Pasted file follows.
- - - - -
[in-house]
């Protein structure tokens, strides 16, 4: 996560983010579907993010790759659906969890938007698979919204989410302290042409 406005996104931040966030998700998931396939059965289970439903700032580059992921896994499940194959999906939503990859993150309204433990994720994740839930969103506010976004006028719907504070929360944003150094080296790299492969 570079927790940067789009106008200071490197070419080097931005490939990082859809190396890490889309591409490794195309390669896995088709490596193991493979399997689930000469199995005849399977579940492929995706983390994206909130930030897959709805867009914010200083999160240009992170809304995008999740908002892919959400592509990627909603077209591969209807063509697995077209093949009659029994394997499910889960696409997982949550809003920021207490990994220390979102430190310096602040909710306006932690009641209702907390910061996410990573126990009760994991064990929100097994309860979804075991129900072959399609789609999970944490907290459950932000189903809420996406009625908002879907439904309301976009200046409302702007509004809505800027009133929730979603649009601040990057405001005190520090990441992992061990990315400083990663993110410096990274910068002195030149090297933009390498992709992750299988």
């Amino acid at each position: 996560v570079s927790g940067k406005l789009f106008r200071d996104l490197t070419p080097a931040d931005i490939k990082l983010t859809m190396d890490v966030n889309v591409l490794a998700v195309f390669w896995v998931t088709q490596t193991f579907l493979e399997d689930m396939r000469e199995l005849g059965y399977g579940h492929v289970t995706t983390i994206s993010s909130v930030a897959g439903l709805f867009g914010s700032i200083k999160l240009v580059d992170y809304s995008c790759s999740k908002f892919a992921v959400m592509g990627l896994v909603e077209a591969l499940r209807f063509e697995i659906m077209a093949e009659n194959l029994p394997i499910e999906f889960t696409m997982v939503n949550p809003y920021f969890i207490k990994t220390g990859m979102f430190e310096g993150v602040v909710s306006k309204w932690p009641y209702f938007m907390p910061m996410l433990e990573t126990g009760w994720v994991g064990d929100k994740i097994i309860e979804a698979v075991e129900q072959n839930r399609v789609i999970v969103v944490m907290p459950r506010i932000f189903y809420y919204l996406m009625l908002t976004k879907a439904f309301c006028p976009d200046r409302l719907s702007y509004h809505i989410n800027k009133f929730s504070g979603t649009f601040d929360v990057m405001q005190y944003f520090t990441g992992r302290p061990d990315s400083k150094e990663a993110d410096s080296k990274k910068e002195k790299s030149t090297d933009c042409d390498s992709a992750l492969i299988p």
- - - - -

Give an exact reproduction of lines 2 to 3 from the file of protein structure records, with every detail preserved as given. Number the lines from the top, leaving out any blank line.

């Protein structure tokens, strides 16, 4: 996560983010579907993010790759659906969890938007698979919204989410302290042409 406005996104931040966030998700998931396939059965289970439903700032580059992921896994499940194959999906939503990859993150309204433990994720994740839930969103506010976004006028719907504070929360944003150094080296790299492969 570079927790940067789009106008200071490197070419080097931005490939990082859809190396890490889309591409490794195309390669896995088709490596193991493979399997689930000469199995005849399977579940492929995706983390994206909130930030897959709805867009914010200083999160240009992170809304995008999740908002892919959400592509990627909603077209591969209807063509697995077209093949009659029994394997499910889960696409997982949550809003920021207490990994220390979102430190310096602040909710306006932690009641209702907390910061996410990573126990009760994991064990929100097994309860979804075991129900072959399609789609999970944490907290459950932000189903809420996406009625908002879907439904309301976009200046409302702007509004809505800027009133929730979603649009601040990057405001005190520090990441992992061990990315400083990663993110410096990274910068002195030149090297933009390498992709992750299988």
């Amino acid at each position: 996560v570079s927790g940067k406005l789009f106008r200071d996104l490197t070419p080097a931040d931005i490939k990082l983010t859809m190396d890490v966030n889309v591409l490794a998700v195309f390669w896995v998931t088709q490596t193991f579907l493979e399997d689930m396939r000469e199995l005849g059965y399977g579940h492929v289970t995706t983390i994206s993010s909130v930030a897959g439903l709805f867009g914010s700032i200083k999160l240009v580059d992170y809304s995008c790759s999740k908002f892919a992921v959400m592509g990627l896994v909603e077209a591969l499940r209807f063509e697995i659906m077209a093949e009659n194959l029994p394997i499910e999906f889960t696409m997982v939503n949550p809003y920021f969890i207490k990994t220390g990859m979102f430190e310096g993150v602040v909710s306006k309204w932690p009641y209702f938007m907390p910061m996410l433990e990573t126990g009760w994720v994991g064990d929100k994740i097994i309860e979804a698979v075991e129900q072959n839930r399609v789609i999970v969103v944490m907290p459950r506010i932000f189903y809420y919204l996406m009625l908002t976004k879907a439904f309301c006028p976009d200046r409302l719907s702007y509004h809505i989410n800027k009133f929730s504070g979603t649009f601040d929360v990057m405001q005190y944003f520090t990441g992992r302290p061990d990315s400083k150094e990663a993110d410096s080296k990274k910068e002195k790299s030149t090297d933009c042409d390498s992709a992750l492969i299988p």